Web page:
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Consumers are rediscovering the many decorative uses for this everyday object.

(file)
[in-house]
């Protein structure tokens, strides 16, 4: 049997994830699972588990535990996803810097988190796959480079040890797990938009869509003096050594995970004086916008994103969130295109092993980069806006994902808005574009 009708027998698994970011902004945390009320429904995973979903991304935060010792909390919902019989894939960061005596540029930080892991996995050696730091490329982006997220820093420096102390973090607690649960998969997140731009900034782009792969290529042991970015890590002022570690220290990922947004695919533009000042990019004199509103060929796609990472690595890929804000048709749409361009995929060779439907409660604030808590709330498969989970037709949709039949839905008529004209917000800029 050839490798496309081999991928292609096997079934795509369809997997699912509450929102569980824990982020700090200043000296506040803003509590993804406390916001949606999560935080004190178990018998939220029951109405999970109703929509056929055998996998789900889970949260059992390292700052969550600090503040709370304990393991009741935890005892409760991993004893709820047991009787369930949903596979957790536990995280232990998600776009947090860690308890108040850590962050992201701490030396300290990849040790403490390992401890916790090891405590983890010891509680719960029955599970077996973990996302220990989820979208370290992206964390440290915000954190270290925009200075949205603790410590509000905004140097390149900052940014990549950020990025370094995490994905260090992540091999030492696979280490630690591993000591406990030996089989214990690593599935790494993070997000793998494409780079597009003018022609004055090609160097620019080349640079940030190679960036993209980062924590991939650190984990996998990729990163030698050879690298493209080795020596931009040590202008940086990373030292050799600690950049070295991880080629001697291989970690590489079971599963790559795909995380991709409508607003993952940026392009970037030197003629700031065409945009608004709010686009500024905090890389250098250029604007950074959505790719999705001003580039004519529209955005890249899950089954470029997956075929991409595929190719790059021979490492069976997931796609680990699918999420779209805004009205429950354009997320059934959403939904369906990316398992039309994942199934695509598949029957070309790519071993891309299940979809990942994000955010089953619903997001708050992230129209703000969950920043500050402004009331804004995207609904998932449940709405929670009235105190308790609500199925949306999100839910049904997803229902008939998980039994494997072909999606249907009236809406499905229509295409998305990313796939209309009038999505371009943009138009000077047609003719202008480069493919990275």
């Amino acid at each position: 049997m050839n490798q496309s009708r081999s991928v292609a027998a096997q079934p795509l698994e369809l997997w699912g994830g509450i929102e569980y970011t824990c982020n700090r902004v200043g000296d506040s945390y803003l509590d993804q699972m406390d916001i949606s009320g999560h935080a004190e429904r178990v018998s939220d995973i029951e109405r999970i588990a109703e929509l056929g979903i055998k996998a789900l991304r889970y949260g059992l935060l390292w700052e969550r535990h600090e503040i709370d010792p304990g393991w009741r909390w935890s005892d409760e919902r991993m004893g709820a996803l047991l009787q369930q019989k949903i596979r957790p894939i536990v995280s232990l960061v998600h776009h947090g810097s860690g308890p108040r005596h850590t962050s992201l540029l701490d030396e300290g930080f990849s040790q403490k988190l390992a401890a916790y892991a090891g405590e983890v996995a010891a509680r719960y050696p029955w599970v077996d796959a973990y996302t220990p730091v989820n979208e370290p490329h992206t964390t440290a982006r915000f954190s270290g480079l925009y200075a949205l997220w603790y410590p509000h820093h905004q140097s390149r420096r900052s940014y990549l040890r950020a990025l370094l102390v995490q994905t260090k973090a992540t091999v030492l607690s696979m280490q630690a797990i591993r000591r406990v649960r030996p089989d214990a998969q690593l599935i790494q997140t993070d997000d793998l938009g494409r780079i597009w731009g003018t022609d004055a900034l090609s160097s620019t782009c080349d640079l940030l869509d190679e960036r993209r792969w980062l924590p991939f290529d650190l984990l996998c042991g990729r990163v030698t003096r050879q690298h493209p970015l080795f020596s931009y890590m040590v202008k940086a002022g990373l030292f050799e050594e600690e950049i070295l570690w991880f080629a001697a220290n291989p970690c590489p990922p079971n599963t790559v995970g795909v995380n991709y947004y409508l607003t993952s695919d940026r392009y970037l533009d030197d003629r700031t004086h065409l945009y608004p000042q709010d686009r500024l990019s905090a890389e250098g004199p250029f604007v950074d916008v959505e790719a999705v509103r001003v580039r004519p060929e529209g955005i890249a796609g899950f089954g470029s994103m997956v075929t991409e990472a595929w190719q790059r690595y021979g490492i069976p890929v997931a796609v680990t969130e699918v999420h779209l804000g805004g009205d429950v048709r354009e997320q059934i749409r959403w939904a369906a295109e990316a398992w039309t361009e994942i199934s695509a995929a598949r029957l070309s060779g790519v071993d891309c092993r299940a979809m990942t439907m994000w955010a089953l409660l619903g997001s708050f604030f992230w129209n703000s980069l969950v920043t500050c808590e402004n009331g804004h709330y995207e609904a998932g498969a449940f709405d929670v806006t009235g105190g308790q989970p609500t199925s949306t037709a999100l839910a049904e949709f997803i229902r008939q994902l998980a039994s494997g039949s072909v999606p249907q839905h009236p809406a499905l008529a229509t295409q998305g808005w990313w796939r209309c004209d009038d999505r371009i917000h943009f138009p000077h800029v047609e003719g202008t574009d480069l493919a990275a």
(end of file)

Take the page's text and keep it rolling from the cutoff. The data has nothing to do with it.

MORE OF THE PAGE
Nothing can instantly expand the feel of size, enhance interior light properties or increase a person’s sense of space like a mirror. The use of mirrors in interior design hit their peak in the 1970s, when they could be found on walls, in architectural designs, and even on some ceilings. Over the next 10 years, their use declined, but designers are incorporating them again in new designs that add substance to style. With the addition of new shapes, edgings, decorative touches and even tasteful colours, mirrors are experiencing a renaissance in interior design. In addition to the mirrors themselves, innovative designers have pushed the envelope of attachment systems for them. Bathrooms with a mirror seemingly suspended in mid-air, or architectural art, which provides functional use have changed perspectives in how mirrors can add to an overall aesthetic in a design.